WaterWorld Weekly Newscast, November 28, 2016

A transcript of the WaterWorld Weekly Newscast for November 28, 2016.

Nov 28th, 2016
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The following is a transcript of the WaterWorld Weekly Newscast for November 28, 2016.

Hi, I'm Angela Godwin for WaterWorld magazine, bringing you water and wastewater news headlines for the week of November 28. Coming up...

NASA plans global surface water survey mission
Extracting more energy from sewage with hungry bacteria
Water service returns to normal after chemical plant explosion
Drought triggers state of emergency in Bolivia

NASA has selected Space Exploration Technologies to provide launch services for the Surface Water and Ocean Topography -- or SWOT -- mission, targeted for launch in April 2021.

The mission will make the first-ever global survey of Earth’s surface water and will collect detailed measurements of how water bodies on Earth change over time.

The satellite will survey at least 90 percent of the globe, studying Earth's lakes, rivers, reservoirs and oceans, at least twice every 21 days.

The data will aid in freshwater management around the world, help improve ocean circulation models, and help refine weather and climate predictions.

The SWOT spacecraft will be jointly developed and managed by NASA and CNES, the French space agency.

Researchers at Ghent University in Belgium have discovered they can harness more energy from wastewater by using hungry bacteria to digest it.

When introduced to wastewater, the starving bacteria devour organic material without ingesting all of it, enabling the scientists "to harvest the undigested materials for the production of energy and high-quality products," according to team member Professor Nico Boon.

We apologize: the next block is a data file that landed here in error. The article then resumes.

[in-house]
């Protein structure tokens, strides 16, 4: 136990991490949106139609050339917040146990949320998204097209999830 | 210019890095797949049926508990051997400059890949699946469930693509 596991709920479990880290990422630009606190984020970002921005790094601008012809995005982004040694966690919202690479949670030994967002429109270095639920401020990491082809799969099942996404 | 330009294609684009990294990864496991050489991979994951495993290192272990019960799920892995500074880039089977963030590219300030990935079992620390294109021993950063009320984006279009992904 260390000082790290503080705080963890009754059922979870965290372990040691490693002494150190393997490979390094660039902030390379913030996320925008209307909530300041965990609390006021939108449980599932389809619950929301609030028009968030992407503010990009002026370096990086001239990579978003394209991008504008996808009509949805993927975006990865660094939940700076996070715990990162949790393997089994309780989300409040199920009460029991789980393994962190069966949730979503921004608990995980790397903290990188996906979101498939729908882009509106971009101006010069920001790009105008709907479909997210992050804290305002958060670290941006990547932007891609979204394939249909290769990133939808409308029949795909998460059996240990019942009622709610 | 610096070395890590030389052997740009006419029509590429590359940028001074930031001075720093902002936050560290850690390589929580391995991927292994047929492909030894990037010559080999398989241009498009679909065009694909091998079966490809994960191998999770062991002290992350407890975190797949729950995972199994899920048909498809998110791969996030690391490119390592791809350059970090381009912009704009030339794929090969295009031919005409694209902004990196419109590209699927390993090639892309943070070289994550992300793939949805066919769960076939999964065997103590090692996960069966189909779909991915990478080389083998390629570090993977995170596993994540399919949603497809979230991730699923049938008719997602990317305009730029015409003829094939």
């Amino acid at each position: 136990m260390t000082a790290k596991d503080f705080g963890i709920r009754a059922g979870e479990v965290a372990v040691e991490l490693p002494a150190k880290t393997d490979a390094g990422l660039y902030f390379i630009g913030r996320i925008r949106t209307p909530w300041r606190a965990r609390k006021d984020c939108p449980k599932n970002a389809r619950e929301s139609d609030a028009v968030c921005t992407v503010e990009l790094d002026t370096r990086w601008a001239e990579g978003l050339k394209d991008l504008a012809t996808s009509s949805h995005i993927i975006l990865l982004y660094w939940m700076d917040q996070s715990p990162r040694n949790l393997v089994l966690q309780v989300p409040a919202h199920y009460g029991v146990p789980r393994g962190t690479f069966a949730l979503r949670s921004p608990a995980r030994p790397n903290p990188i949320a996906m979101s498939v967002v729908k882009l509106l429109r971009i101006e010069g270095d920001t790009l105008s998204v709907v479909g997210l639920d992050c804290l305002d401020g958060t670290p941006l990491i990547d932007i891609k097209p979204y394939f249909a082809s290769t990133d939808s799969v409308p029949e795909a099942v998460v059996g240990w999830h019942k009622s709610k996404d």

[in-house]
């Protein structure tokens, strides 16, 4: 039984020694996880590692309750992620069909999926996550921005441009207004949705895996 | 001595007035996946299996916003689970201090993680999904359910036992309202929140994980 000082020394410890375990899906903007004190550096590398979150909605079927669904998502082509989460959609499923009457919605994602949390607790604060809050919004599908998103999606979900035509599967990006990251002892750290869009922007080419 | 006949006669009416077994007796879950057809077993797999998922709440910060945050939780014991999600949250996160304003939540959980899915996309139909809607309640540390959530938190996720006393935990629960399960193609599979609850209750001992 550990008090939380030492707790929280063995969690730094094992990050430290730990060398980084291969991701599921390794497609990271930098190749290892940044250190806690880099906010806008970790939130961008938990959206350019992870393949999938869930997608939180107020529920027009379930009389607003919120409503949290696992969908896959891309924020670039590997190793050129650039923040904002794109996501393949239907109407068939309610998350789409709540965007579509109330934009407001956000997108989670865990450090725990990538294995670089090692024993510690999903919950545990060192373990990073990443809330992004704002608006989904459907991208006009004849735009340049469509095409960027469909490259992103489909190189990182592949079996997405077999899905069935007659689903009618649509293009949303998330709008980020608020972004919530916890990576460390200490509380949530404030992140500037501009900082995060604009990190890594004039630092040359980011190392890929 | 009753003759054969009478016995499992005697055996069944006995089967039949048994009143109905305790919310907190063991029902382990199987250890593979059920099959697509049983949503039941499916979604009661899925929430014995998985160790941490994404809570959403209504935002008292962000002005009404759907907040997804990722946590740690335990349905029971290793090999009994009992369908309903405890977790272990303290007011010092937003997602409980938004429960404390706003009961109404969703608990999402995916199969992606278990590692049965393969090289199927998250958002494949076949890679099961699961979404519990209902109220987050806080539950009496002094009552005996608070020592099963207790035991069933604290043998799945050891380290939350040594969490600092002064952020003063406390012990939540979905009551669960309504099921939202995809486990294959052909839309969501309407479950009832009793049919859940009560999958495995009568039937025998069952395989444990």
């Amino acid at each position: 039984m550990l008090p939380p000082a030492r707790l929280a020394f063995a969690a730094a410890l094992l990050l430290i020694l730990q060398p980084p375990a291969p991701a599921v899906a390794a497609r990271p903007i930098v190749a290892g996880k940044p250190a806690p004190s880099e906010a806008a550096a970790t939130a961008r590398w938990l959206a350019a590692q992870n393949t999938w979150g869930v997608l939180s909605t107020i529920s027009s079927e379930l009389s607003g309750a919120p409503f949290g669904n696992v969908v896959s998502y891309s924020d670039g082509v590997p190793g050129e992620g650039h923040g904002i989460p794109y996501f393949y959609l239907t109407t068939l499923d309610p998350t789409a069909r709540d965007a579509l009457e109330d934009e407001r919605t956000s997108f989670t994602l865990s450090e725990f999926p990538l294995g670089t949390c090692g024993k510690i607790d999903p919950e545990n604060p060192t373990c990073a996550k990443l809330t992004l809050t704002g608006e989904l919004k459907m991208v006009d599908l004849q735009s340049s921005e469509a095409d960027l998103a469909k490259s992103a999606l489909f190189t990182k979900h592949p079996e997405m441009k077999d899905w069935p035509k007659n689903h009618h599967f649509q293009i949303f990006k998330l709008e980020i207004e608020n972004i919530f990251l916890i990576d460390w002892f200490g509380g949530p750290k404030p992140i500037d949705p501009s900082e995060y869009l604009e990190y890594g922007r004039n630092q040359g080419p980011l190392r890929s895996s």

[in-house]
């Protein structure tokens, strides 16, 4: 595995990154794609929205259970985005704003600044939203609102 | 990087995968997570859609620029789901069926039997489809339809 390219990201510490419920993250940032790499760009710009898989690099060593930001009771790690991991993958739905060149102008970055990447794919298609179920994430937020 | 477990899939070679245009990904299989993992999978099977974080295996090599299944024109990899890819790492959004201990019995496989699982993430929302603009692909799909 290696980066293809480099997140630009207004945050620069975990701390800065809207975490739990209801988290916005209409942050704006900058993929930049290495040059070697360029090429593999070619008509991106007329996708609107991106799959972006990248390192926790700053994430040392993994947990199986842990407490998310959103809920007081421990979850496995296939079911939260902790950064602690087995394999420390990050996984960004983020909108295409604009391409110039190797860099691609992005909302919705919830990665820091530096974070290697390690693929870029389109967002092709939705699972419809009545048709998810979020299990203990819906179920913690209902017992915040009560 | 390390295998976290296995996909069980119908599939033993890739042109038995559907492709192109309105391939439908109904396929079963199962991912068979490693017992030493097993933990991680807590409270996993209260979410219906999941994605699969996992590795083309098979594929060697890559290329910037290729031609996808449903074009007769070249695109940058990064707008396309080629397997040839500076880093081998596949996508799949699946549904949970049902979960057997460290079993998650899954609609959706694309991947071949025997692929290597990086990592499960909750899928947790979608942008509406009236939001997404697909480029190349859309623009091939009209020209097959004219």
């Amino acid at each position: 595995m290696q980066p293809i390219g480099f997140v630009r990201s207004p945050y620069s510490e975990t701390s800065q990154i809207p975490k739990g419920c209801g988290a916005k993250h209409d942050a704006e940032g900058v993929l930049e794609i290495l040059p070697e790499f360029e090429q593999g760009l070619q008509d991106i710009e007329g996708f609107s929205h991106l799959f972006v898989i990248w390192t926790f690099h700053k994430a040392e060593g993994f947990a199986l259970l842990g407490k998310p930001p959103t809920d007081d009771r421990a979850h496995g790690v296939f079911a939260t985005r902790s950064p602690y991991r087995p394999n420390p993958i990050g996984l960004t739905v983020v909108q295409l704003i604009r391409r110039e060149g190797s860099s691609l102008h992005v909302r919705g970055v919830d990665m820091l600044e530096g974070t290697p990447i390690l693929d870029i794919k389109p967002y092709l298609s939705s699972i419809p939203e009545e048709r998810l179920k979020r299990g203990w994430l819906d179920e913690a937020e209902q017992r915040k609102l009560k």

With traditional processes, 20 to 30 percent of organic matter can be recovered from wastewater but the Ghent University scientists say their process can recover up to 55 percent.

The process has generated a lot of interest and is currently being evaluated by DC Water.

Last week, a chemical plant explosion in Neodesha, Kansas, triggered a water emergency -- not only in Neodesha but also in nearby Independence and Coffeyville, KS, and Nowata, OK -- because of concerns over possible contamination of the Verdigris River from runoff as well as firefighting foam.

By week's end, water service had been restored to the affected communities, although Neodesha still has a boil order in effect as it switches to a temporary new water source.

The city expects to be able to lift the order by Tuesday or Wednesday this week.

The explosion occurred at an aerosol manufacturing and packaging plant. The cause is under investigation.

In international news, the Bolivian government has declared a state of emergency as the country struggles with a severe drought -- its worst in 25 years.

During a press conference, Bolivian President Evo Morales said the emergency decree would make funds available to help with the water shortage.

Water rationing has begun, and in the capital city of La Paz, water is available for only three hours a day.

Seven of Bolivia's ten largest cities are experience water shortages, sparking protests in many areas.

For WaterWorld magazine, I'm Angela Godwin. Thanks for watching.

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